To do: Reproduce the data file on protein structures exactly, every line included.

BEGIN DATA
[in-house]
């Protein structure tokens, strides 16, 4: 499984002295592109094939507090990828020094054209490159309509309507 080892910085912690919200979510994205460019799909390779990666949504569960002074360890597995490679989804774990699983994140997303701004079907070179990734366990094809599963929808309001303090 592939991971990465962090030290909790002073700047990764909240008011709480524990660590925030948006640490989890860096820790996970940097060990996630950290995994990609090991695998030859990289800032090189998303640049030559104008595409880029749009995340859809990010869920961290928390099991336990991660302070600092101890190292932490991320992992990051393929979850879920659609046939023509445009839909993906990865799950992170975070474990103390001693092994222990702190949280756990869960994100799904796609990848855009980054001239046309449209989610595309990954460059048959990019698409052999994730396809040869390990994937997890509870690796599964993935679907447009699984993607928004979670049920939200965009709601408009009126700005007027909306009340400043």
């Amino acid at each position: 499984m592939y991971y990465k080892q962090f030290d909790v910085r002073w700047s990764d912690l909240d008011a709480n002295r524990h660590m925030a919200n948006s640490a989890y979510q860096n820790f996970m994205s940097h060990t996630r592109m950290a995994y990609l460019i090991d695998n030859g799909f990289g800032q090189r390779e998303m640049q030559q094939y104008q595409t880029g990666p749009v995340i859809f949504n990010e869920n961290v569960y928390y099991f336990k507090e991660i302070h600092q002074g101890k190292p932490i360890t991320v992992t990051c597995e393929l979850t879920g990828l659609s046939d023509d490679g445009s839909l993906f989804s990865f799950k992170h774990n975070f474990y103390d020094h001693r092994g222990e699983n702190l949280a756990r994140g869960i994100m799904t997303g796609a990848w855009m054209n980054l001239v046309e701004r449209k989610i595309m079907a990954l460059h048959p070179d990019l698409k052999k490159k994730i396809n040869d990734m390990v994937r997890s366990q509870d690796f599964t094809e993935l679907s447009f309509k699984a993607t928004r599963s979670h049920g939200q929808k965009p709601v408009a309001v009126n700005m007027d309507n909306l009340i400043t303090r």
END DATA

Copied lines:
[in-house]
């Protein structure tokens, strides 16, 4: 499984002295592109094939507090990828020094054209490159309509309507 080892910085912690919200979510994205460019799909390779990666949504569960002074360890597995490679989804774990699983994140997303701004079907070179990734366990094809599963929808309001303090 592939991971990465962090030290909790002073700047990764909240008011709480524990660590925030948006640490989890860096820790996970940097060990996630950290995994990609090991695998030859990289800032090189998303640049030559104008595409880029749009995340859809990010869920961290928390099991336990991660302070600092101890190292932490991320992992990051393929979850879920659609046939023509445009839909993906990865799950992170975070474990103390001693092994222990702190949280756990869960994100799904796609990848855009980054001239046309449209989610595309990954460059048959990019698409052999994730396809040869390990994937997890509870690796599964993935679907447009699984993607928004979670049920939200965009709601408009009126700005007027909306009340400043």
């Amino acid at each position: 499984m592939y991971y990465k080892q962090f030290d909790v910085r002073w700047s990764d912690l909240d008011a709480n002295r524990h660590m925030a919200n948006s640490a989890y979510q860096n820790f996970m994205s940097h060990t996630r592109m950290a995994y990609l460019i090991d695998n030859g799909f990289g800032q090189r390779e998303m640049q030559q094939y104008q595409t880029g990666p749009v995340i859809f949504n990010e869920n961290v569960y928390y099991f336990k507090e991660i302070h600092q002074g101890k190292p932490i360890t991320v992992t990051c597995e393929l979850t879920g990828l659609s046939d023509d490679g445009s839909l993906f989804s990865f799950k992170h774990n975070f474990y103390d020094h001693r092994g222990e699983n702190l949280a756990r994140g869960i994100m799904t997303g796609a990848w855009m054209n980054l001239v046309e701004r449209k989610i595309m079907a990954l460059h048959p070179d990019l698409k052999k490159k994730i396809n040869d990734m390990v994937r997890s366990q509870d690796f599964t094809e993935l679907s447009f309509k699984a993607t928004r599963s979670h049920g939200q929808k965009p709601v408009a309001v009126n700005m007027d309507n909306l009340i400043t303090r």